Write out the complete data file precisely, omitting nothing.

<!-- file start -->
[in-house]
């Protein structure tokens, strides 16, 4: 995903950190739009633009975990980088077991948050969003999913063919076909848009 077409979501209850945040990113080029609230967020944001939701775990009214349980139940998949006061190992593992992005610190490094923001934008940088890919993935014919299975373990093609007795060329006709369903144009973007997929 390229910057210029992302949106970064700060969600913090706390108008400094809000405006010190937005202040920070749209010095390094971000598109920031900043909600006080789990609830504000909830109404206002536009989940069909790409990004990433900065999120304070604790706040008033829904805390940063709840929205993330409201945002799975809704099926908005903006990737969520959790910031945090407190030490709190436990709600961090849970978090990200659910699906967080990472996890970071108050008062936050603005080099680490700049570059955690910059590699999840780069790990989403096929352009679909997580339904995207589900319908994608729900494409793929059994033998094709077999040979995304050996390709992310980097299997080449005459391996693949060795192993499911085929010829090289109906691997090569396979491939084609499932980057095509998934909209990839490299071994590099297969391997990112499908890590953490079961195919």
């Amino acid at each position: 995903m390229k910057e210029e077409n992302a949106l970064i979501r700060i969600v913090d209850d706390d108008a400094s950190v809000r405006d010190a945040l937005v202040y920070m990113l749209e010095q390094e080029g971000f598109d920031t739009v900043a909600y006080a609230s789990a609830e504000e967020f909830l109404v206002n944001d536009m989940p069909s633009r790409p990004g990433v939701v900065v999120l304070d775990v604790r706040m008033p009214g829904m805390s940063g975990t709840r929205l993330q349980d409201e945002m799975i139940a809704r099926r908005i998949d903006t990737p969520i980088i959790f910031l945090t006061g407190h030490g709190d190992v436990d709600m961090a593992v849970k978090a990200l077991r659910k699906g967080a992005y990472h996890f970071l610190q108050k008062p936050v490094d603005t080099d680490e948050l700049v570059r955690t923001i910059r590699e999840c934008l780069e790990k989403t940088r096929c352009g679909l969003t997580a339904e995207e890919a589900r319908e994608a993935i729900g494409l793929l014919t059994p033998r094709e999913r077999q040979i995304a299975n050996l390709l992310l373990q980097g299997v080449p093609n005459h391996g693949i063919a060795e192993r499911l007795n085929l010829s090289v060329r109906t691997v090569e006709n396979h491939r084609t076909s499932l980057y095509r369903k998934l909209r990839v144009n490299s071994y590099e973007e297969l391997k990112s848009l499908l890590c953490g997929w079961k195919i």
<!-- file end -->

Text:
[in-house]
């Protein structure tokens, strides 16, 4: 995903950190739009633009975990980088077991948050969003999913063919076909848009 077409979501209850945040990113080029609230967020944001939701775990009214349980139940998949006061190992593992992005610190490094923001934008940088890919993935014919299975373990093609007795060329006709369903144009973007997929 390229910057210029992302949106970064700060969600913090706390108008400094809000405006010190937005202040920070749209010095390094971000598109920031900043909600006080789990609830504000909830109404206002536009989940069909790409990004990433900065999120304070604790706040008033829904805390940063709840929205993330409201945002799975809704099926908005903006990737969520959790910031945090407190030490709190436990709600961090849970978090990200659910699906967080990472996890970071108050008062936050603005080099680490700049570059955690910059590699999840780069790990989403096929352009679909997580339904995207589900319908994608729900494409793929059994033998094709077999040979995304050996390709992310980097299997080449005459391996693949060795192993499911085929010829090289109906691997090569396979491939084609499932980057095509998934909209990839490299071994590099297969391997990112499908890590953490079961195919």
């Amino acid at each position: 995903m390229k910057e210029e077409n992302a949106l970064i979501r700060i969600v913090d209850d706390d108008a400094s950190v809000r405006d010190a945040l937005v202040y920070m990113l749209e010095q390094e080029g971000f598109d920031t739009v900043a909600y006080a609230s789990a609830e504000e967020f909830l109404v206002n944001d536009m989940p069909s633009r790409p990004g990433v939701v900065v999120l304070d775990v604790r706040m008033p009214g829904m805390s940063g975990t709840r929205l993330q349980d409201e945002m799975i139940a809704r099926r908005i998949d903006t990737p969520i980088i959790f910031l945090t006061g407190h030490g709190d190992v436990d709600m961090a593992v849970k978090a990200l077991r659910k699906g967080a992005y990472h996890f970071l610190q108050k008062p936050v490094d603005t080099d680490e948050l700049v570059r955690t923001i910059r590699e999840c934008l780069e790990k989403t940088r096929c352009g679909l969003t997580a339904e995207e890919a589900r319908e994608a993935i729900g494409l793929l014919t059994p033998r094709e999913r077999q040979i995304a299975n050996l390709l992310l373990q980097g299997v080449p093609n005459h391996g693949i063919a060795e192993r499911l007795n085929l010829s090289v060329r109906t691997v090569e006709n396979h491939r084609t076909s499932l980057y095509r369903k998934l909209r990839v144009n490299s071994y590099e973007e297969l391997k990112s848009l499908l890590c953490g997929w079961k195919i």